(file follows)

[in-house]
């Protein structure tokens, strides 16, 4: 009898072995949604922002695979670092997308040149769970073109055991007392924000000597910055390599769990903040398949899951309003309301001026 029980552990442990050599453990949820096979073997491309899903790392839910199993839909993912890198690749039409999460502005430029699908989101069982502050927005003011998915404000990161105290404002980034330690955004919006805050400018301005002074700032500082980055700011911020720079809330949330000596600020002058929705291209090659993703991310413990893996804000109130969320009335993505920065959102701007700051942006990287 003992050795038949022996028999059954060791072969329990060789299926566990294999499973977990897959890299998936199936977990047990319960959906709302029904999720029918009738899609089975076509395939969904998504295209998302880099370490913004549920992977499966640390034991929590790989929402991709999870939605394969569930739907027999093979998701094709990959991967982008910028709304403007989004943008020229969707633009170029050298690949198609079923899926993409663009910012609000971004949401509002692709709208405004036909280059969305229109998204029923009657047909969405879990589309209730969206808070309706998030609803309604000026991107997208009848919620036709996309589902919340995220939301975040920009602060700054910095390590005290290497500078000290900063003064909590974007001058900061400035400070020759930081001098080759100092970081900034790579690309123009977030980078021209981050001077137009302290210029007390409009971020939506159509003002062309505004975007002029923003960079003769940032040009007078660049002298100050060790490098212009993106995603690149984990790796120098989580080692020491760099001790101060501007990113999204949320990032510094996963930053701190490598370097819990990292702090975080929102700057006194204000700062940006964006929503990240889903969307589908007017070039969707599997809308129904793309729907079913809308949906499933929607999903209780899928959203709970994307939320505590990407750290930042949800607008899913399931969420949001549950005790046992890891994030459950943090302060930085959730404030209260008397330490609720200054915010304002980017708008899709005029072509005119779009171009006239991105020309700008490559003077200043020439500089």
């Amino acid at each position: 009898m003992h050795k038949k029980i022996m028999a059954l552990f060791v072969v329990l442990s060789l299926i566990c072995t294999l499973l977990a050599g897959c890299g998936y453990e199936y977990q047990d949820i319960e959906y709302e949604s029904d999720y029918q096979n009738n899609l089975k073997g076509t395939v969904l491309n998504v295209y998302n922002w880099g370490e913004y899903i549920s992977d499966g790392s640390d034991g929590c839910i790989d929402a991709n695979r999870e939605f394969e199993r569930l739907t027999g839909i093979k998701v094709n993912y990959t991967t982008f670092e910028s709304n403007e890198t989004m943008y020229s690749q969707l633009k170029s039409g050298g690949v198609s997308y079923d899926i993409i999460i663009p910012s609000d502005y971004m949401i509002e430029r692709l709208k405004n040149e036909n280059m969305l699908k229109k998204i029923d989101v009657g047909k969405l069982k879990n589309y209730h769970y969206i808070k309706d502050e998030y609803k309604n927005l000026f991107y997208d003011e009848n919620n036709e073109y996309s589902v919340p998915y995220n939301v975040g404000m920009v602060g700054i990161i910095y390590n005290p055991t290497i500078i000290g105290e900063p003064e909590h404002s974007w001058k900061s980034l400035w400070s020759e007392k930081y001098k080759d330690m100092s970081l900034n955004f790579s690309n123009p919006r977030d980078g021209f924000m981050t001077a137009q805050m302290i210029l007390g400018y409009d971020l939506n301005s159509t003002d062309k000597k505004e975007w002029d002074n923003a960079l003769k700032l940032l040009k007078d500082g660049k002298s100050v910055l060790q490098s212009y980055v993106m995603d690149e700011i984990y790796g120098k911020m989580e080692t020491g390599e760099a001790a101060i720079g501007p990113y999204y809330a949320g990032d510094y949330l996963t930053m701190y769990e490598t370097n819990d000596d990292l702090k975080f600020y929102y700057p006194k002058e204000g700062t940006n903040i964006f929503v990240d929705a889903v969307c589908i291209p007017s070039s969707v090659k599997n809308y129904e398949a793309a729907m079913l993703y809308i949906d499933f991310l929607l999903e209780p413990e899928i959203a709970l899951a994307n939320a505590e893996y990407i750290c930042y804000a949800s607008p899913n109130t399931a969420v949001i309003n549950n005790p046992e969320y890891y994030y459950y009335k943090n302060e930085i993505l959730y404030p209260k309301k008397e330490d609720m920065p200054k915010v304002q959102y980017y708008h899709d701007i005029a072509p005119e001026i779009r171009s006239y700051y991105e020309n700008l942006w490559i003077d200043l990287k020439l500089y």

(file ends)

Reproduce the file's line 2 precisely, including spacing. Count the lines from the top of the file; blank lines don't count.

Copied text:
């Protein structure tokens, strides 16, 4: 009898072995949604922002695979670092997308040149769970073109055991007392924000000597910055390599769990903040398949899951309003309301001026 029980552990442990050599453990949820096979073997491309899903790392839910199993839909993912890198690749039409999460502005430029699908989101069982502050927005003011998915404000990161105290404002980034330690955004919006805050400018301005002074700032500082980055700011911020720079809330949330000596600020002058929705291209090659993703991310413990893996804000109130969320009335993505920065959102701007700051942006990287 003992050795038949022996028999059954060791072969329990060789299926566990294999499973977990897959890299998936199936977990047990319960959906709302029904999720029918009738899609089975076509395939969904998504295209998302880099370490913004549920992977499966640390034991929590790989929402991709999870939605394969569930739907027999093979998701094709990959991967982008910028709304403007989004943008020229969707633009170029050298690949198609079923899926993409663009910012609000971004949401509002692709709208405004036909280059969305229109998204029923009657047909969405879990589309209730969206808070309706998030609803309604000026991107997208009848919620036709996309589902919340995220939301975040920009602060700054910095390590005290290497500078000290900063003064909590974007001058900061400035400070020759930081001098080759100092970081900034790579690309123009977030980078021209981050001077137009302290210029007390409009971020939506159509003002062309505004975007002029923003960079003769940032040009007078660049002298100050060790490098212009993106995603690149984990790796120098989580080692020491760099001790101060501007990113999204949320990032510094996963930053701190490598370097819990990292702090975080929102700057006194204000700062940006964006929503990240889903969307589908007017070039969707599997809308129904793309729907079913809308949906499933929607999903209780899928959203709970994307939320505590990407750290930042949800607008899913399931969420949001549950005790046992890891994030459950943090302060930085959730404030209260008397330490609720200054915010304002980017708008899709005029072509005119779009171009006239991105020309700008490559003077200043020439500089």